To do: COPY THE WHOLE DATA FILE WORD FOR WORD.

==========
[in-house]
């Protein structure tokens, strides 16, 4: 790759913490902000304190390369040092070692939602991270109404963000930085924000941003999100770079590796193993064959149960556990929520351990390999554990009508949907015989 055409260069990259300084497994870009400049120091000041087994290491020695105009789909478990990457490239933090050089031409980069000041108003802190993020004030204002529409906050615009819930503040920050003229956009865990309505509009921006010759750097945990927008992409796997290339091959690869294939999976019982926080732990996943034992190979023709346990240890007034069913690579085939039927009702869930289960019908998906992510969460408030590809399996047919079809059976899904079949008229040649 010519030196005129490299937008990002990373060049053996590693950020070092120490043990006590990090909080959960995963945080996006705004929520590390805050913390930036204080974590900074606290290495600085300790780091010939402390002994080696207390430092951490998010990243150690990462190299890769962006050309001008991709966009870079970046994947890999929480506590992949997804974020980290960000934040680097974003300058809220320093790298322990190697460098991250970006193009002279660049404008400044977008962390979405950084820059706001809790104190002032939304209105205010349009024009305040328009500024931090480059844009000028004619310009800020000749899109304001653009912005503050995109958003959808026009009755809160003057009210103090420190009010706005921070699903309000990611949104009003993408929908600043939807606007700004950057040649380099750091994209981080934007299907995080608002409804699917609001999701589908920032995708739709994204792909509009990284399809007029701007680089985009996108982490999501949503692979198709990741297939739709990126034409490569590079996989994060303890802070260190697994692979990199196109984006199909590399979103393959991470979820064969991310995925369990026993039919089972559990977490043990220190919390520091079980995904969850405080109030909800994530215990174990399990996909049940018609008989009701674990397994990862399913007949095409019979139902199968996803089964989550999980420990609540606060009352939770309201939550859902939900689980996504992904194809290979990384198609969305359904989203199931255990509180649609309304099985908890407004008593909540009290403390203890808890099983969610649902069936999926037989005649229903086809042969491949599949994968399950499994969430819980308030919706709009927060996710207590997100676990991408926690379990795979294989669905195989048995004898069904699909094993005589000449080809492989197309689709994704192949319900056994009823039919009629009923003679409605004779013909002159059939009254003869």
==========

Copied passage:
[in-house]
């Protein structure tokens, strides 16, 4: 790759913490902000304190390369040092070692939602991270109404963000930085924000941003999100770079590796193993064959149960556990929520351990390999554990009508949907015989 055409260069990259300084497994870009400049120091000041087994290491020695105009789909478990990457490239933090050089031409980069000041108003802190993020004030204002529409906050615009819930503040920050003229956009865990309505509009921006010759750097945990927008992409796997290339091959690869294939999976019982926080732990996943034992190979023709346990240890007034069913690579085939039927009702869930289960019908998906992510969460408030590809399996047919079809059976899904079949008229040649 010519030196005129490299937008990002990373060049053996590693950020070092120490043990006590990090909080959960995963945080996006705004929520590390805050913390930036204080974590900074606290290495600085300790780091010939402390002994080696207390430092951490998010990243150690990462190299890769962006050309001008991709966009870079970046994947890999929480506590992949997804974020980290960000934040680097974003300058809220320093790298322990190697460098991250970006193009002279660049404008400044977008962390979405950084820059706001809790104190002032939304209105205010349009024009305040328009500024931090480059844009000028004619310009800020000749899109304001653009912005503050995109958003959808026009009755809160003057009210103090420190009010706005921070699903309000990611949104009003993408929908600043939807606007700004950057040649380099750091994209981080934007299907995080608002409804699917609001999701589908920032995708739709994204792909509009990284399809007029701007680089985009996108982490999501949503692979198709990741297939739709990126034409490569590079996989994060303890802070260190697994692979990199196109984006199909590399979103393959991470979820064969991310995925369990026993039919089972559990977490043990220190919390520091079980995904969850405080109030909800994530215990174990399990996909049940018609008989009701674990397994990862399913007949095409019979139902199968996803089964989550999980420990609540606060009352939770309201939550859902939900689980996504992904194809290979990384198609969305359904989203199931255990509180649609309304099985908890407004008593909540009290403390203890808890099983969610649902069936999926037989005649229903086809042969491949599949994968399950499994969430819980308030919706709009927060996710207590997100676990991408926690379990795979294989669905195989048995004898069904699909094993005589000449080809492989197309689709994704192949319900056994009823039919009629009923003679409605004779013909002159059939009254003869």